Michael Horton relates this one in an interview with Christianity Today(via Mockingbird blog):
Someone asked Martin Luther what we contribute to salvation, and he said, 'Sin and resistance!'I also pretty much concur with Jeff Weddle on this one:
Christians are not very well-informed on their church history, which is why we keep falling into the same stupid beliefs and heresies.
And they are stupid. I might be the culprit[hand raised]. Every once in a while something I once said to someone comes to mind and cringe, thinking "I said that?" But then, we're all growing into maturity I suppose, not yet mature. Michael Spencer once related how he would revisit recordings of his old sermons, lamenting that sometimes, he put his head in his hands.
Anyway, here's one particular stupid belief that has been rearing it's ugly head lately: I'm awesome, and that's why I'm so committed to _________.
In reality, we stink at ________, and it's an amazing mercy of God that he hasn't stripped it away from us altogether. Jesus did it much better, and it really is more satisfying to look at his achievement of _________ than anyone else's. But then, if you're grid for judging something's quality is you're own feelings, or what you've experienced, or what you see around you, instead of the holiness of Jesus, then naturally you'll spend more time gazing at your own achievements. Someone said that anytime we use Scripture to justify ourselves instead of convict ourselves and display Jesus as better, than we're misusing it. Ditto for the Holy Spirit. Compare the "I'm awesome" message to John the Baptist(who was decidedly more awesome than you) "He must increase, but I must decrease."
On that note, the reason I'm posting today is because I was able to be part of a phenomenal gathering of believers yesterday in which a very normal guy sat with a group of people and, without pretending to be awesome or creating glitz and fanfare, taught about Jesus from the Scriptures. He used the book of Jonah. It was an experience unlike I've had in awhile, sadly, (and I blame at least half of that on my own lack of intentionality); the Holy Spirit spoke very clearly to me as he hasn't in a long time. What did he say? Well, the same general thing as he always does- in so many words "You're not awesome, Jesus is." I've realized, I'm starving for this. And despite the fact that I live in a town where there are approximately 8 zillion churches(seriously, I hear about a new church plant almost every week), most of them church plants of youngish people with some kinda ambition, often stated as such, to "be a different kind of church,"(a silly pursuit I'm now convinced), despite this, the jury's still out on whether Jesus is a major figure in the minds of these zealous folks. In fact, my default judgment is basically that, until proven otherwise, churches/Christians I run into are probably in the "I'm awesome" category, rather than the "I must decrease, He must increase" category. Just experience speaking.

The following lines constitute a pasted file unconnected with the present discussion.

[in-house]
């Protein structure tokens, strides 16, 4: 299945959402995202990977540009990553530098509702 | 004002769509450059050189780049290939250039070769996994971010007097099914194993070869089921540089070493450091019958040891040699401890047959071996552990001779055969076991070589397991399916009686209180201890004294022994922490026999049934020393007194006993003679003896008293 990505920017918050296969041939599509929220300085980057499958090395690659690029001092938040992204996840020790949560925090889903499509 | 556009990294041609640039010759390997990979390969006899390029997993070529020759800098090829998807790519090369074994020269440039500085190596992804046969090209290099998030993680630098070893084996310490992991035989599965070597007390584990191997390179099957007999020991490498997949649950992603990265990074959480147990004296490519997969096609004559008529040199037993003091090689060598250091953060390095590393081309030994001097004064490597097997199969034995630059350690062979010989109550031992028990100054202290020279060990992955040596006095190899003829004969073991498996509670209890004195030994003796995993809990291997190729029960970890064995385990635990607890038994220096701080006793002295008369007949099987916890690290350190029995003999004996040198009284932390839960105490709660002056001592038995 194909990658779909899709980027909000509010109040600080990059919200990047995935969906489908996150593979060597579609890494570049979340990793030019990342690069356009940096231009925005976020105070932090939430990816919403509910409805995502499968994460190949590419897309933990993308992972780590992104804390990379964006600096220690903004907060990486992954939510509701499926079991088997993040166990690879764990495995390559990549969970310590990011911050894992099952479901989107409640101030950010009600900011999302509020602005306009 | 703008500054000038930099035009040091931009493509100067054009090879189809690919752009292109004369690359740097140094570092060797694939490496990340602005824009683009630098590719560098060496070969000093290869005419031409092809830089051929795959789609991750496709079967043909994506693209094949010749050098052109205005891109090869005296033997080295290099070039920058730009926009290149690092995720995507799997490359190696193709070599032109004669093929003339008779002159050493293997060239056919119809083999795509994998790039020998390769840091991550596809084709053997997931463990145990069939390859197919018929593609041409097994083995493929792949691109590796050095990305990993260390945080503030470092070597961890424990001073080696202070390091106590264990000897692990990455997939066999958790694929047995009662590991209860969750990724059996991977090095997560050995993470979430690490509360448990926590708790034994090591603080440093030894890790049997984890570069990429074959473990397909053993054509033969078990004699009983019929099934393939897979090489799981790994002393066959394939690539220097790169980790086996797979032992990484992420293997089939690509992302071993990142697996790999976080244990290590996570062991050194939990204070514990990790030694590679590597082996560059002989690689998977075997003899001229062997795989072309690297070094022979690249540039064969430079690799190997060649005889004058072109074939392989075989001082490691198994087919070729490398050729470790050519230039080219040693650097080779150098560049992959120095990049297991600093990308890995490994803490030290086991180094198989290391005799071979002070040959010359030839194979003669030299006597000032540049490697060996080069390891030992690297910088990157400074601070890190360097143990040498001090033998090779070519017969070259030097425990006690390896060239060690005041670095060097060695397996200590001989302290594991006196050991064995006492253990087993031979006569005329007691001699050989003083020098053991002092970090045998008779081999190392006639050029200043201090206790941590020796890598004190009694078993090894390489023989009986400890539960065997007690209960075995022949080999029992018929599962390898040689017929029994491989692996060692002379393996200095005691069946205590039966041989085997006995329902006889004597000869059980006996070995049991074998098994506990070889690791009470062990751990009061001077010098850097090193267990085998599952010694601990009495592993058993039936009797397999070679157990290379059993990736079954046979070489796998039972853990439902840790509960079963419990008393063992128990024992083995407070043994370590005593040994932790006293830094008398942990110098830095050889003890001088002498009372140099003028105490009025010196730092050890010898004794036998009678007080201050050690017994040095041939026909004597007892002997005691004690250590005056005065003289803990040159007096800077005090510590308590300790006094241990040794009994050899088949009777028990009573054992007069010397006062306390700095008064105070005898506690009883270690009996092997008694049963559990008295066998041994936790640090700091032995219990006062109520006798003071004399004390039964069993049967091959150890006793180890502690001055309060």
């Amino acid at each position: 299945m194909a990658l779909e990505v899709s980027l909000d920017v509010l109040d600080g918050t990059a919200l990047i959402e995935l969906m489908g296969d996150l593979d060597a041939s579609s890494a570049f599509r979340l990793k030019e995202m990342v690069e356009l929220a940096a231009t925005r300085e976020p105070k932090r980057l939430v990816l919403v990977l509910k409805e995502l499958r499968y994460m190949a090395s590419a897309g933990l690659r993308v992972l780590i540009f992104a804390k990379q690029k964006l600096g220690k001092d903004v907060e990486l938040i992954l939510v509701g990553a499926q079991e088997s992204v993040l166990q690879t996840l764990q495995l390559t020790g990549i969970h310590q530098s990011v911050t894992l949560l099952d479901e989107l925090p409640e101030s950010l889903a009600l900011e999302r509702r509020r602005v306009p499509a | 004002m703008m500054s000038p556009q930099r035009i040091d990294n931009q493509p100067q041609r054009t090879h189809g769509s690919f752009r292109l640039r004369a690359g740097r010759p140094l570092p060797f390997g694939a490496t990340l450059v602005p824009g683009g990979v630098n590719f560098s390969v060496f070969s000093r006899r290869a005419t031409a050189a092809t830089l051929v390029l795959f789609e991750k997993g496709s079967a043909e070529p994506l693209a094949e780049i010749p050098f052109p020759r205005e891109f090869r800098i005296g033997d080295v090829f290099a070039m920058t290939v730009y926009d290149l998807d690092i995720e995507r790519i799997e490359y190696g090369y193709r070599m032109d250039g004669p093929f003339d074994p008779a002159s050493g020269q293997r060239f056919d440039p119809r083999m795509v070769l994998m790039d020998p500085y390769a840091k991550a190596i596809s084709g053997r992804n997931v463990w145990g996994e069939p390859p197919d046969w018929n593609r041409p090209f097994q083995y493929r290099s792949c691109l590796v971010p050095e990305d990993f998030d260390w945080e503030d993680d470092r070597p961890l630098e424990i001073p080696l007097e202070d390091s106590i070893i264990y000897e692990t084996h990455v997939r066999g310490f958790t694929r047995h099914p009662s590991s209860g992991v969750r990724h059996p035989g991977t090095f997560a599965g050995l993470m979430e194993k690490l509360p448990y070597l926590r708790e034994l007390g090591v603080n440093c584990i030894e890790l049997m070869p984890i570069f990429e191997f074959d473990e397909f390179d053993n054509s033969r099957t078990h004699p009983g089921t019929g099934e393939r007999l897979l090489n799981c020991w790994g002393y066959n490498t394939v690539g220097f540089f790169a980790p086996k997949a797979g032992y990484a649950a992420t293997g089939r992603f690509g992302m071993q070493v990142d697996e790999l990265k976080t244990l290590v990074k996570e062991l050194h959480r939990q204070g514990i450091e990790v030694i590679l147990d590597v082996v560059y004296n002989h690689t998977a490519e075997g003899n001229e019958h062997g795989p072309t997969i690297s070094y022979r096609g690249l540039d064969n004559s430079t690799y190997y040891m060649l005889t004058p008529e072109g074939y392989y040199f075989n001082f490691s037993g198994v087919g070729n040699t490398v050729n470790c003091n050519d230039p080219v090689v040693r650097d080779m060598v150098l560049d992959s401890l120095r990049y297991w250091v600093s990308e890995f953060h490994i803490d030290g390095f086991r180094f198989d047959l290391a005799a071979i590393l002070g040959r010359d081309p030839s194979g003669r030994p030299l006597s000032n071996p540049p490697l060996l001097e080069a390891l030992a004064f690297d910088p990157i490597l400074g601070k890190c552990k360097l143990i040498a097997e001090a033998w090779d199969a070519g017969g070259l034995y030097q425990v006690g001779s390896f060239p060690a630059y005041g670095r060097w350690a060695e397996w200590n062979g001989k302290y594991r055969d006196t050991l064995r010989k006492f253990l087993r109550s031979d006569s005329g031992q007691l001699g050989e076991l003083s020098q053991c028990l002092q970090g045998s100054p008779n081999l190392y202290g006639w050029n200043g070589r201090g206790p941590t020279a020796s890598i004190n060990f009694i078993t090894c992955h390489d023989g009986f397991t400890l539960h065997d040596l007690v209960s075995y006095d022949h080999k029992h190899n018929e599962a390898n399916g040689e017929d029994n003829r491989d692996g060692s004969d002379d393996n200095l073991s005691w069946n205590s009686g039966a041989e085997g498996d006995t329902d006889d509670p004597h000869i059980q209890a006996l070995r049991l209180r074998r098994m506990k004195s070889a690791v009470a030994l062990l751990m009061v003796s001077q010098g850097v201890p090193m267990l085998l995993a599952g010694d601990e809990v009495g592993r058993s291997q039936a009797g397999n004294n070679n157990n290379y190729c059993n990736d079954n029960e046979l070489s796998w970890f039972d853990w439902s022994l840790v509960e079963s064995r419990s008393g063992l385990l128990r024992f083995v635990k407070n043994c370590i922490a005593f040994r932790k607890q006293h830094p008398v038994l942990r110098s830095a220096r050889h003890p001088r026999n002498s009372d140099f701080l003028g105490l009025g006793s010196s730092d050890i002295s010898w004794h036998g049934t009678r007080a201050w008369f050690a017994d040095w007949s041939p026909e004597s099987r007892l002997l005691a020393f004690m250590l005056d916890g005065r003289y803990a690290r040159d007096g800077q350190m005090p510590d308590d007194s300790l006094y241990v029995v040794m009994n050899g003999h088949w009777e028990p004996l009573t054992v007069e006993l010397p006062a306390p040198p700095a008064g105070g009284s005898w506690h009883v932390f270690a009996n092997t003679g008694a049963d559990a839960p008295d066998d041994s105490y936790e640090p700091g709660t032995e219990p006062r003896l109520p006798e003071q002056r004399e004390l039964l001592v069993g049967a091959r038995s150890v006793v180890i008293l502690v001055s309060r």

Anyway, back to this gentleman who was teaching Jesus from Jonah. Something he said whirled around in my mind for the remainder of the day after he said it. Paraphrasing: "We're all trying to create this cocoon of reality around us in which we are able to say 'God's not here.' There's just so much we wouldn't say or do if Jesus was sitting right next to us." I can't tell you how much this statement is borne out by my experience.
Jonah. Running from God's call, refusing to obey, assuming his fear and hatred for Ninevites are qualities more suited to judging right than the command of a holy God. Hoping that God will simply find someone else. That's us. "God's not here," is the ultimate mantra of those who are convinced they're awesome. And why would we want him here? We're awesome, that's all that's necessary. Jesus, on the other hand, points the finger at people again and again and displays to them why they are not awesome. And why he has come, which is to be awesome for us. In light of Jonah, he comes to be the truer and better minister of Yahweh to the lost, brutal, pagans(us).
Jonah and I will occupy the same space in the history books. Jesus isn't remaking me in his image so I can gaze on myself. He's doing it so I can gaze upon him.